You are considering art school. You really “want” to go to art school, but you aren’t sure if you “should”. You are being pulled between the desire you feel to do something you feel like is your calling, and the external forces pushing you to consider more “practical” options. What you need is a complete walk through of all of your options so you can make a rational decision that is right for you. I am here to help.
If we assume you want to go, and that going would make you happy, then we need to address the practicality. So let’s start by laying out the up front costs, typical career paths and salaries, and your motivations and goals. Once you have a good handle on those things you can make a decision about how to move forward. If you decide art school is right for you, we will discuss how to pick the right one for you.
Cost of Art School
Art school costs money, a lot of money. Most people have to take out loans. Will working as an artist allow you to pay that money back?
Careers in the Arts
One way or another you have to make money to live. Unless you don’t, in which case you should skip ahead to the “best art schools for you section” you lucky dog. Now, for the rest of us, what you are going to be when you grow up is a central part of the discussion.
No degree in any field guarantees you will be able to find work in that field. Finding a job in your career field is no guarantee you will make enough money to live on. However, getting a Computer Science degree from Stanford certainly puts you in an advantageous place compared to lets say a degree in Underwater Basket Weaving from Phoenix University. As ridiculous as it sounds, let’s actually spend a minute dissecting this. It will provide us with an example that is less tied up with our own situation. Perspective often helps make things clearer.
Computer Science is a fancy way of saying programming. Programming is a very practical, demonstrable skill. Stanford is a very reputable school, particularly in STEM. In the current job market, programmers are in high demand.
Basket Weaving is a demonstrable skill, but the underwater part is not. Unless you are doing it as a performance piece, it is not very practical. Baskets generally are considered a commodity good. You would be competing with people in the job market from all over the world, many of whom will have substantially lower costs of living.
TL;DR: Not only do the skills that you learn matter, the Job Market matters too.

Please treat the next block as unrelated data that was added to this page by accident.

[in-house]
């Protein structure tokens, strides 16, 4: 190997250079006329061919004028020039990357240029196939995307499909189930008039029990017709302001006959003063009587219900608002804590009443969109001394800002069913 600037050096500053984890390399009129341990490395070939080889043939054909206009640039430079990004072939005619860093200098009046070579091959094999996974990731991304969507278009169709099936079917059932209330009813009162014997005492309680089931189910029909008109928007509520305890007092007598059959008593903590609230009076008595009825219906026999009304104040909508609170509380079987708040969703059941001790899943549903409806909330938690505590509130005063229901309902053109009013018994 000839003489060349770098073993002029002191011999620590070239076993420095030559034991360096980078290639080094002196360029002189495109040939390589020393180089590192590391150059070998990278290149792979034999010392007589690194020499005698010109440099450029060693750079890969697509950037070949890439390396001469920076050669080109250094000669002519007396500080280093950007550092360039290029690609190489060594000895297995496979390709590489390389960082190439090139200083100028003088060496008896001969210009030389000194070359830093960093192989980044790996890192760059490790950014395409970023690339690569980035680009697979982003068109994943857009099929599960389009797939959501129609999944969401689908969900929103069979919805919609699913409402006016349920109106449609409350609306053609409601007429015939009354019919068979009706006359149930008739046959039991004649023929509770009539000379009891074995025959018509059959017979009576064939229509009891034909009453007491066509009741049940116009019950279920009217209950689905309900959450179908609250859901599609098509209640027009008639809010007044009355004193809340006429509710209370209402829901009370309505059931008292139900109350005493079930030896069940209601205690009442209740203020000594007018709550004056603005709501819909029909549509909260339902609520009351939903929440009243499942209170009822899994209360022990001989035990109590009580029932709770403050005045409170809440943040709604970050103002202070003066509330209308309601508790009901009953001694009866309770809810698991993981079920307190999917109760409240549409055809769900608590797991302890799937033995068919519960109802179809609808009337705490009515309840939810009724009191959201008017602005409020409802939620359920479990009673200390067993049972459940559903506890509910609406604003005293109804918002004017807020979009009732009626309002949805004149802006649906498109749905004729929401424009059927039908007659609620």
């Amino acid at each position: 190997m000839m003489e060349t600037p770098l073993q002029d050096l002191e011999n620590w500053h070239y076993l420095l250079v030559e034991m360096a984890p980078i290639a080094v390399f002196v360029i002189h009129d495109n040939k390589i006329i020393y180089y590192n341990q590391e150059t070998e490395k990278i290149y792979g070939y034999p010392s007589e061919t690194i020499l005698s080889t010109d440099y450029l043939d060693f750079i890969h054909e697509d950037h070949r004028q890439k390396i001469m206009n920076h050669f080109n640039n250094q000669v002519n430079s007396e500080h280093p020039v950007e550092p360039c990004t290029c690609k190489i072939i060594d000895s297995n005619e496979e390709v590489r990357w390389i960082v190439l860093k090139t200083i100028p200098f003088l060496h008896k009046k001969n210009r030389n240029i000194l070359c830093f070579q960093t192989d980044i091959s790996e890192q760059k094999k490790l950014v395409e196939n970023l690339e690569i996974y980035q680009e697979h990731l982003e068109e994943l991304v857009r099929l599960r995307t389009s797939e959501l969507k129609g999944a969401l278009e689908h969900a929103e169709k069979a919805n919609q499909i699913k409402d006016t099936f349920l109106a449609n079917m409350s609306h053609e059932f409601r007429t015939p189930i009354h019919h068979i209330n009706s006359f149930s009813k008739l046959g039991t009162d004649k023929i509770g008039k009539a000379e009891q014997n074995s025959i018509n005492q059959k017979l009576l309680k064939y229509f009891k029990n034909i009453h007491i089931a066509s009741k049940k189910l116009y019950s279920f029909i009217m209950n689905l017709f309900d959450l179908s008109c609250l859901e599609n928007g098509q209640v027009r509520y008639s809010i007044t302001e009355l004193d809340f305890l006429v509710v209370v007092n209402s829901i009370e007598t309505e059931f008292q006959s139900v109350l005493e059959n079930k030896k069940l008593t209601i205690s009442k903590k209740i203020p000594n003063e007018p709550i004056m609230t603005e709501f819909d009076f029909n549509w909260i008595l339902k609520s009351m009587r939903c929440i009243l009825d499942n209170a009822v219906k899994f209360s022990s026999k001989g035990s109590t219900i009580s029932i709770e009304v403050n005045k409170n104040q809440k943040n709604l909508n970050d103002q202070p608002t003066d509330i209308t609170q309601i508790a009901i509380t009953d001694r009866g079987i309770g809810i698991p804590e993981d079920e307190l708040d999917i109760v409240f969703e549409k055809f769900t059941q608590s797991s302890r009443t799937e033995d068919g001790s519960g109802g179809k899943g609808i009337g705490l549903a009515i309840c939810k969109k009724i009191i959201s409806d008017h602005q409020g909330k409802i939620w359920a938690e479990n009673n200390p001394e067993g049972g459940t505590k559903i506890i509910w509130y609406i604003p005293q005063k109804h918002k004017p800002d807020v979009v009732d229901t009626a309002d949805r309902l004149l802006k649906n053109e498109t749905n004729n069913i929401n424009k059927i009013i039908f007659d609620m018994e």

So what about the arts? No job in the arts is going to compete with a CS degree from Stanford in terms of demand or salary. However, while some arts degrees might as well be underwater basket weaving in terms of market demand, some are actually fairly sought after! There are also plenty of careers that an art degree can prepare you for, that aren’t direct applications of a demonstrable physical skill. Let’s explore.
A critical piece of the puzzle that we haven’t talked about, really comes down to if it matters to you whether or not you graduate and “get a job” vs graduate and create your own art on your own terms. Meaning, do you just want to do something creative, within a larger team, and get a paycheck and go home at the end of the day? Or do you want to follow the romantic notion of the starving artist, toiling away alone all day in the studio, hoping their gallerist can sell a piece before the rent is due this month. Because if you desire, or are at least ok with, the former, then you may want to focus your creative talents on things the market will reward.
In Demand Arts Degrees
If I could summarize in one word, I would say “design”. Whether its working planning weddings, or for IDEO re-conceptualizing the lounge chair, or at a web startup building the user interface of the next great app, designers are always in demand.
Not So In Demand Arts Degrees
Technical skills that employers don’t need might include things like oil painting, clay sculpture, or public performance art. Not to say those skills might not be useful, simply that there are very few listings for such work on indeed.com. If you choose to go this route, you will need to get in the drivers seat in terms of managing your income, aka self employment.
This is the path of the studio artist. Want to paint away your days? Better make sure you take some classes on financial planning, marketing, and business strategy. You’re probably going to need an accountant. You are going to want to learn to network, and probably get a gallerist.